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How Good is Trust?: Measuring Trust and its Role for the Progress of Societies

Author

Listed:
  • Adolfo Morrone

    (Italian National Institute of Statistics)

  • Noemi Tontoranelli

    (Unicredit)

  • Giulia Ranuzzi

    (OECD)

Abstract

This paper investigates the notion and role of trust in modern societies as a first step towards the construction of indicators that could better inform our understanding of societal progress. Trust is commonly viewed as a proxy indicator of social capital, and a high level of trust is considered a factor that can enhance economic growth and social well-being. Indicators of trust inform about the quality of people’s interactions with others, hence on their assessment of the extent to which other people in the community are perceived as potential partners rather than as rivals. The paper, starting from the various notions and theories of trust provided in literature, discusses different definitions of trust, its various dimensions (i.e. interpersonal and institutional trust), their relation to the broader notion of social capital, and the different factors that affect it. It then overviews the measures currently used to assess trust, discussing their advantages and disadvantages. Questions assessing the degree of trust of respondents towards other people and institutions have been asked in dozens of large-scale surveys worldwide, and these data highlight systematic relations between trust and various dimensions of economic and social well-being. The paper concludes by noting the limits of available evidence and the scope for improvements through better survey design and more comparable survey questions.

Suggested Citation

  • Adolfo Morrone & Noemi Tontoranelli & Giulia Ranuzzi, 2009. "How Good is Trust?: Measuring Trust and its Role for the Progress of Societies," OECD Statistics Working Papers 2009/3, OECD Publishing.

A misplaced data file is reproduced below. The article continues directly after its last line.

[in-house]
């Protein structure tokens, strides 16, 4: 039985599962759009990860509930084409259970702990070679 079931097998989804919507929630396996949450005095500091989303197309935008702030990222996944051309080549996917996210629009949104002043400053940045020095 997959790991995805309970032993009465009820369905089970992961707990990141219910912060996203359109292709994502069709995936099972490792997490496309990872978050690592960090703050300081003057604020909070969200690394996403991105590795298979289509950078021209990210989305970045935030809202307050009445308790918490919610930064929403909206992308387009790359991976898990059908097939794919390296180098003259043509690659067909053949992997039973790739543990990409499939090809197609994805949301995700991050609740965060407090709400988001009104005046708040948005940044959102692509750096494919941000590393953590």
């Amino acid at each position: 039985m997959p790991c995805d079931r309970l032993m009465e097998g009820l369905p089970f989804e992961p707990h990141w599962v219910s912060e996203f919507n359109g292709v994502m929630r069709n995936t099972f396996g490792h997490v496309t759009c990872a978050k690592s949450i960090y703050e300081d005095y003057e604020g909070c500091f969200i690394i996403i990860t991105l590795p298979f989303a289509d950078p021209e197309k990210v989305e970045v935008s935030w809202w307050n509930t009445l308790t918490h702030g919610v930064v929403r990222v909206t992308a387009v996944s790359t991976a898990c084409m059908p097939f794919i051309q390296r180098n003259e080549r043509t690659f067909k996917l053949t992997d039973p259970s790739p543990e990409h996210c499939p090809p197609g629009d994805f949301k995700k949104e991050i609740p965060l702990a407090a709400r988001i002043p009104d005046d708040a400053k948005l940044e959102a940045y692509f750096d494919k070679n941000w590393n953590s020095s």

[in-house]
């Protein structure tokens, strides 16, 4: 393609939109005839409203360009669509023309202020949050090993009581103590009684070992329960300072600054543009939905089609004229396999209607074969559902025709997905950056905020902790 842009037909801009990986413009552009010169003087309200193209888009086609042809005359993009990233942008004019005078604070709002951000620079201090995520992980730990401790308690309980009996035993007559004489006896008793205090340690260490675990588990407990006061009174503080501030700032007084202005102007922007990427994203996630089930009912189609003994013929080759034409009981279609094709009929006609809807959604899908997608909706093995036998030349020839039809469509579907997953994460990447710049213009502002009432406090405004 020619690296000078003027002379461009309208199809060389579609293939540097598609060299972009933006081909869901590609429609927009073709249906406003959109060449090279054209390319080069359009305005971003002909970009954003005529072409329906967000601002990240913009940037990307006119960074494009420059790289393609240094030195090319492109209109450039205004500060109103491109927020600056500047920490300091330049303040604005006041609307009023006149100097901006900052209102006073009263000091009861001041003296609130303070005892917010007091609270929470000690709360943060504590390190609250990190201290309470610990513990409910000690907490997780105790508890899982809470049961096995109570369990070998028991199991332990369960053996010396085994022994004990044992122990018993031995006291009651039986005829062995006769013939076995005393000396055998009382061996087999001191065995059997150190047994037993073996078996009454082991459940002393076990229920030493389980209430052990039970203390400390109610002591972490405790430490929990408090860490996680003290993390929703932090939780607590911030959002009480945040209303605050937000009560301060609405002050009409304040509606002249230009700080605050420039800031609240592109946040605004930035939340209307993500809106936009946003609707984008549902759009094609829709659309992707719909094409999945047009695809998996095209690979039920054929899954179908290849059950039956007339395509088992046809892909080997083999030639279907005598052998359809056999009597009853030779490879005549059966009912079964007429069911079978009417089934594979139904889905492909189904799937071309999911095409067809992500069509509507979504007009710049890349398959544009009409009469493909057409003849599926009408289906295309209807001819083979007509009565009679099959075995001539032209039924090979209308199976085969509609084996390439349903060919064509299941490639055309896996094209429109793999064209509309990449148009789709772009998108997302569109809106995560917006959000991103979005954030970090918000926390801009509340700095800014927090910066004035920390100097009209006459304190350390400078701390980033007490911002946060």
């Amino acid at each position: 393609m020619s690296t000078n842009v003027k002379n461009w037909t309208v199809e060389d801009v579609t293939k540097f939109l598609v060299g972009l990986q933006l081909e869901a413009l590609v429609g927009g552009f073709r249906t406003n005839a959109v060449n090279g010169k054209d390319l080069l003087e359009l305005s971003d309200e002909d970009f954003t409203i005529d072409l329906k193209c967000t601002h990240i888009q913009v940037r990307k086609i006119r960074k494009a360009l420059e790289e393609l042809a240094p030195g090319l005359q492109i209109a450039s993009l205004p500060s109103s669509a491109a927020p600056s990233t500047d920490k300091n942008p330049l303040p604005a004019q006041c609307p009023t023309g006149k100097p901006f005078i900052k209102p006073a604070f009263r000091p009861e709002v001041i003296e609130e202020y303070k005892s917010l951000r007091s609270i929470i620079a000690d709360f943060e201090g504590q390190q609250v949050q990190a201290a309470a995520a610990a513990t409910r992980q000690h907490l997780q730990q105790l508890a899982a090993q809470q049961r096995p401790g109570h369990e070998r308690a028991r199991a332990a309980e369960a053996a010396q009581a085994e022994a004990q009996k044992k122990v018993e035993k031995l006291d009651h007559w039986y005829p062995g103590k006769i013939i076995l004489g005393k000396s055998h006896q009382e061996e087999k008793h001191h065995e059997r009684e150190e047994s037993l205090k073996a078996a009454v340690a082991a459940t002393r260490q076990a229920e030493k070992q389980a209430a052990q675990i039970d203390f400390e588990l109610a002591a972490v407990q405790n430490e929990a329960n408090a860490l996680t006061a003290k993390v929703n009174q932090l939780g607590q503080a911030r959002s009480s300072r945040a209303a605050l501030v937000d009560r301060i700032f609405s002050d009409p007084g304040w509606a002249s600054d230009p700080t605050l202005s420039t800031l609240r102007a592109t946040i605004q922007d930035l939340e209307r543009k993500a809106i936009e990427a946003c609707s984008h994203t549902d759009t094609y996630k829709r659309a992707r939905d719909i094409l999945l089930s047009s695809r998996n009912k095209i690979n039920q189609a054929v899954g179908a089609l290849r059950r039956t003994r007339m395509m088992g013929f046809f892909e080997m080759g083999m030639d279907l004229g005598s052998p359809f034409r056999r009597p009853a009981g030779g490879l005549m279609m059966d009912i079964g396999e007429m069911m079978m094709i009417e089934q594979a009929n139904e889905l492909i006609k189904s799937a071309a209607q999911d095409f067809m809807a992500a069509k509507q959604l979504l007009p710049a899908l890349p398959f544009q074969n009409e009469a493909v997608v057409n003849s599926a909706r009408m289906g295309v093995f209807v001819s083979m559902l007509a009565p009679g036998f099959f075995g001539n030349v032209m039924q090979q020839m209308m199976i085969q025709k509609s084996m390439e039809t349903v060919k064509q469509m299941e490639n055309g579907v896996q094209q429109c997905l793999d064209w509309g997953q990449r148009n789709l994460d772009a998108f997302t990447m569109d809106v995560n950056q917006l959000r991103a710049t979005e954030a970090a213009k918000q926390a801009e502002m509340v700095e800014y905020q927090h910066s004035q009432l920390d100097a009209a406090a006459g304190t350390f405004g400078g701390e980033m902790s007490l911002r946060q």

• Handle: RePEc:oec:stdaaa:2009/3-en
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    File URL: http://dx.doi.org/10.1787/220633873086
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    Cited by:

    1. Mike Pennock, 2016. "Slower Economic Growth and Subjective Well-Being in the Canadian Context: A Discussion Paper," CSLS Research Reports 2016-09, Centre for the Study of Living Standards.
    2. Giuseppe Albanese & Guido Blasio, 2014. "Who trusts others more? A cross-European study," Empirica, Springer;Austrian Institute for Economic Research;Austrian Economic Association, vol. 41(4), pages 803-820, November.
    3. Pisani, Elena & Franceschetti, G. & Secco, L. & Da Re, R., 2014. "Trust in the LEADER approach: the case study of the Veneto region in Italy," 2014 Third Congress, June 25-27, 2014, Alghero, Italy 197453, Italian Association of Agricultural and Applied Economics (AIEAA).
    4. John F. Helliwell & Shun Wang, 2010. "Trust and Well-being," NBER Working Papers 15911, National Bureau of Economic Research, Inc.

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